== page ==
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Home : News
NEWS | March 13, 2020

Alaska National Guard’s exercise Arctic Eagle 2020 wraps up

By Spc. Grace Nechanicky Alaska National Guard

JOINT BASE ELMENDORF-RICHARDSON, Alaska – Arctic Eagle 2020, a biennial cold-weather exercise organized by the Alaska National Guard, ended March 7.

The two-week exercise across Alaska included about 1,250 participants from local and federal civilian agencies and foreign and domestic military components, including 900 Air and Army National Guard members from 15 states. Venues included Fort Wainwright, Fairbanks, Deadhorse, Bethel, Wasilla and Camp Seadragon.

“Alaska is one-fifth the size of the U.S., it’s the only arctic state, and most of the state is off of the road system,” said Maj. Gen. Torrence Saxe, adjutant general of the Alaska National Guard. “So it’s important to ensure our training opportunities take place at a wide variety of locations that offer unique weather and terrain-related challenges.”

The overall mission of Arctic Eagle is to train and test equipment in arctic environments while demonstrating interoperability with other agencies in an emergency response scenario. National Guard states, in partnership with other nations, active-duty forces, local, state and federal agencies, are prepared to support the global challenges of Arctic operations and security.

Fort Wainwright hosted two of the venues. A chemical, biological, radiological and nuclear enterprise search and extraction took place with dry decontamination, medical triage and transportation of simulated casualties to hospitals. Civilian and military participants from Alaska, Colorado, Indiana, Maryland, Nevada, Pennsylvania, Utah, Washington and Wisconsin were involved, including the Federal Emergency Management Agency and its K9 unit, and the United States Marine Corps Chemical Biological Incident Response Force.

At the Yukon Training Area, the Alaska National Guard’s 1st Battalion, 297th Infantry Regiment, tested field skills and gear in extreme cold with New Hampshire National Guard UH-60 Black Hawk helicopters.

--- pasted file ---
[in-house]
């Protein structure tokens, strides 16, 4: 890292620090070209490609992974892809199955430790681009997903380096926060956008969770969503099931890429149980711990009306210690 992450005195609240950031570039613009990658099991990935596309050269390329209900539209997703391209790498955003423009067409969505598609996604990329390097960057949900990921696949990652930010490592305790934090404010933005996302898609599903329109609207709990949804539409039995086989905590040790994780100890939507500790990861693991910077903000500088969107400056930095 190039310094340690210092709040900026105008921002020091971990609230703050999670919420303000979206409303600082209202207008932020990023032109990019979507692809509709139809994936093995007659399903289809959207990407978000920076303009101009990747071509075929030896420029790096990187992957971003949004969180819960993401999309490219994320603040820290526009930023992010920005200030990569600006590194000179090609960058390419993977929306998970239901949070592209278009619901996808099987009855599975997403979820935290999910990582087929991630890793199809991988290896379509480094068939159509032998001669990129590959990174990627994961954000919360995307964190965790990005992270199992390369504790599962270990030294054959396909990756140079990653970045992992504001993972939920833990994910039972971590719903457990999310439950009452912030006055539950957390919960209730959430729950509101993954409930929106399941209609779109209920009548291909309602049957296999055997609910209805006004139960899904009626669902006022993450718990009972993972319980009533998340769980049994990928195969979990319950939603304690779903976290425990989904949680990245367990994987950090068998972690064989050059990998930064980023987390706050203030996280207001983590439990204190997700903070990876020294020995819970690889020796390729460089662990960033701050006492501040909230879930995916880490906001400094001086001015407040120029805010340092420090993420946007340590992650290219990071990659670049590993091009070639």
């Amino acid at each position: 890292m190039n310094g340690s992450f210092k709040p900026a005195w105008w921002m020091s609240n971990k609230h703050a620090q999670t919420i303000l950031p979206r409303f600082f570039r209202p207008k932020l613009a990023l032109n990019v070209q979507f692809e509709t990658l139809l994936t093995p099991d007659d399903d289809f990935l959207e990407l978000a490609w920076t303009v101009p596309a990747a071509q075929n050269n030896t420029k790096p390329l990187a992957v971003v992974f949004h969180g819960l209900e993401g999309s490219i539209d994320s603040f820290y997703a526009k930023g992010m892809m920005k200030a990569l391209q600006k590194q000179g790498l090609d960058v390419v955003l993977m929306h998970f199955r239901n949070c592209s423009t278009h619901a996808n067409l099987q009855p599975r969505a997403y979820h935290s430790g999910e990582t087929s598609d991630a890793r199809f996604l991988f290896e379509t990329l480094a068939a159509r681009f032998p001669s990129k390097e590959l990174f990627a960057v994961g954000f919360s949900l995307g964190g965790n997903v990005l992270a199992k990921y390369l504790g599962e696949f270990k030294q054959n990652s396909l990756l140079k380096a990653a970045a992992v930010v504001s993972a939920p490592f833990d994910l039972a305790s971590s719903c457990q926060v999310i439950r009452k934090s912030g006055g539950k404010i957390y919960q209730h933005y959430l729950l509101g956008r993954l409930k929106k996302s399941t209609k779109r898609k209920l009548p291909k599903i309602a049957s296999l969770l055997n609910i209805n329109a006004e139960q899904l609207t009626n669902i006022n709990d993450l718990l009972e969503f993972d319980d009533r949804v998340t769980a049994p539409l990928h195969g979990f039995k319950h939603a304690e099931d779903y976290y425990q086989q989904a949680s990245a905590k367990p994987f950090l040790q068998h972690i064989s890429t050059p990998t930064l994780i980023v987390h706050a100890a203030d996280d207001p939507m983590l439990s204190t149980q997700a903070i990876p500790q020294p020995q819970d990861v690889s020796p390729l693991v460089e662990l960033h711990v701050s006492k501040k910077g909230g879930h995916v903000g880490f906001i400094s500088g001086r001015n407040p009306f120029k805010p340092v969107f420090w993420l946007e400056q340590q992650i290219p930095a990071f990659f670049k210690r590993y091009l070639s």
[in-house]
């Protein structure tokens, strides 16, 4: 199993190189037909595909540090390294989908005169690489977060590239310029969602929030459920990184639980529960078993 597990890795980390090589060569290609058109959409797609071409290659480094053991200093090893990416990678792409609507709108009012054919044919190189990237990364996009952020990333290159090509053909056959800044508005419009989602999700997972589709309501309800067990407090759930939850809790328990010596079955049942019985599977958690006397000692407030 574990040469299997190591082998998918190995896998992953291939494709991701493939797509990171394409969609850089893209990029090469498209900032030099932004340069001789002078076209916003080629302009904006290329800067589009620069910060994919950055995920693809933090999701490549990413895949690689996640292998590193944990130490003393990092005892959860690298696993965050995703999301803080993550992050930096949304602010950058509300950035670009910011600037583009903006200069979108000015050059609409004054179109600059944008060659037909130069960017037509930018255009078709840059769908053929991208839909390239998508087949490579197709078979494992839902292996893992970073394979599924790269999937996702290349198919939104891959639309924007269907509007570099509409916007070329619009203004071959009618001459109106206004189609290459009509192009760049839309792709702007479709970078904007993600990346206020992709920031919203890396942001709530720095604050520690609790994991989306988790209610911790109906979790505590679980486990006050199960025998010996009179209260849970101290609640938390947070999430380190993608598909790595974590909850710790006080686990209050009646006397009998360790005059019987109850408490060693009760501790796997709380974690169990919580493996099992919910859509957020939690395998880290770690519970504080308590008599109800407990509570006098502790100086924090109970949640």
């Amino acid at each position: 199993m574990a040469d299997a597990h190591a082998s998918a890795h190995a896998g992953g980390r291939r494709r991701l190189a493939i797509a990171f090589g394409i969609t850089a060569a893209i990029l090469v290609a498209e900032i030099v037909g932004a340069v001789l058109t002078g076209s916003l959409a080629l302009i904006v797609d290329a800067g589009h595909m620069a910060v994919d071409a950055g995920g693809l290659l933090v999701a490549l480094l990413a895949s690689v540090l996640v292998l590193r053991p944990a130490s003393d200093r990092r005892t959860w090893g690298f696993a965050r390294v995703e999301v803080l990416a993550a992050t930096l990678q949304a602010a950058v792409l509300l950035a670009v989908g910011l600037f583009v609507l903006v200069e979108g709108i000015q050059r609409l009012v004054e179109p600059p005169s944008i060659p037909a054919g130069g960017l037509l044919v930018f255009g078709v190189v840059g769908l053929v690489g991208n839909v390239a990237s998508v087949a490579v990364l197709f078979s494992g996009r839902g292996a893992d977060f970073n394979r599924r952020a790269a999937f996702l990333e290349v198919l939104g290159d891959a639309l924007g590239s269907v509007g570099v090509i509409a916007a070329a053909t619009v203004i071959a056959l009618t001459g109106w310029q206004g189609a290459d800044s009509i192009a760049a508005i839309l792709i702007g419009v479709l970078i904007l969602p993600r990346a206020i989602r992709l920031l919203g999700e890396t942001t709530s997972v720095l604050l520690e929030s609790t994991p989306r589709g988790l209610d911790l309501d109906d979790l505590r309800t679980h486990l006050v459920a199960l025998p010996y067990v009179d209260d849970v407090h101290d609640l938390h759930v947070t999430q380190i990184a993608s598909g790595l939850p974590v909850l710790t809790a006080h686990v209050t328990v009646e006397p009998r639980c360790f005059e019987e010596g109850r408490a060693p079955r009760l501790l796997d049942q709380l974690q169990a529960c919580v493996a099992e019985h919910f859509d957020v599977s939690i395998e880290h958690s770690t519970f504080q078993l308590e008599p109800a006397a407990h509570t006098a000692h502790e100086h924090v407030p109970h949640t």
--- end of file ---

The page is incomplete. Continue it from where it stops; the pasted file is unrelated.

In Fairbanks, multiple civil support teams from Alaska, Arizona, Connecticut, New Hampshire and Washington participated in a CBRN response exercise at the North Star Fire Department, the Tanana Valley State Fair Grounds and the University of Alaska Fairbanks campus. The Federal Bureau of Investigation and other federal and local agencies were also involved.

At Harrison Bay and Deadhorse, cargo and equipment were transported by CC-138 Twin Otter planes. The New York National Guard also conducted day and night landings in LC-130 Skibirds, a ski-equipped variant of the C-130 Hercules.

In Bethel, multiple National Guard units conducted a domestic operations mission by running radiological tests and critical site surveys, practicing cold weather survival, and testing long-range communications with the Alaska State Defense Force Headquarters (ASDF) in Wasilla.

“We have ASDF personnel out in most of the villages that we went to,” said Amy Schwalber, AE20 lead exercise planner, “So we have members who actually live and work in that area, and they were able to engage the leadership within the community to turn it into a positive outreach.”

The ASDF at Alcantra also conducted domain awareness and critical site security with the 5th Battalion, 19th Special Operations Group (Airborne) and U.S. Border Patrol.

At Camp Seadragon near Deadhorse, the Alaska National Guard established a landing zone for the Naval Arctic Research Laboratory to conduct research off the north coast of Alaska. The Guard members conducted airdrops from an HC-130 Combat King II and a C-17 Globemaster III.

Arctic Eagle 2020 provides training opportunities for National Guard forces, in collaboration with state and federal partners, to exercise and develop interagency interoperability to ensure efficient response to a catastrophic event.

“By training other states that aren’t Alaska, it allows them to get experience in the extreme cold,” said Schwalber. “So, should we need assistance here in Alaska, we have individuals who are trained and equipped for the conditions.”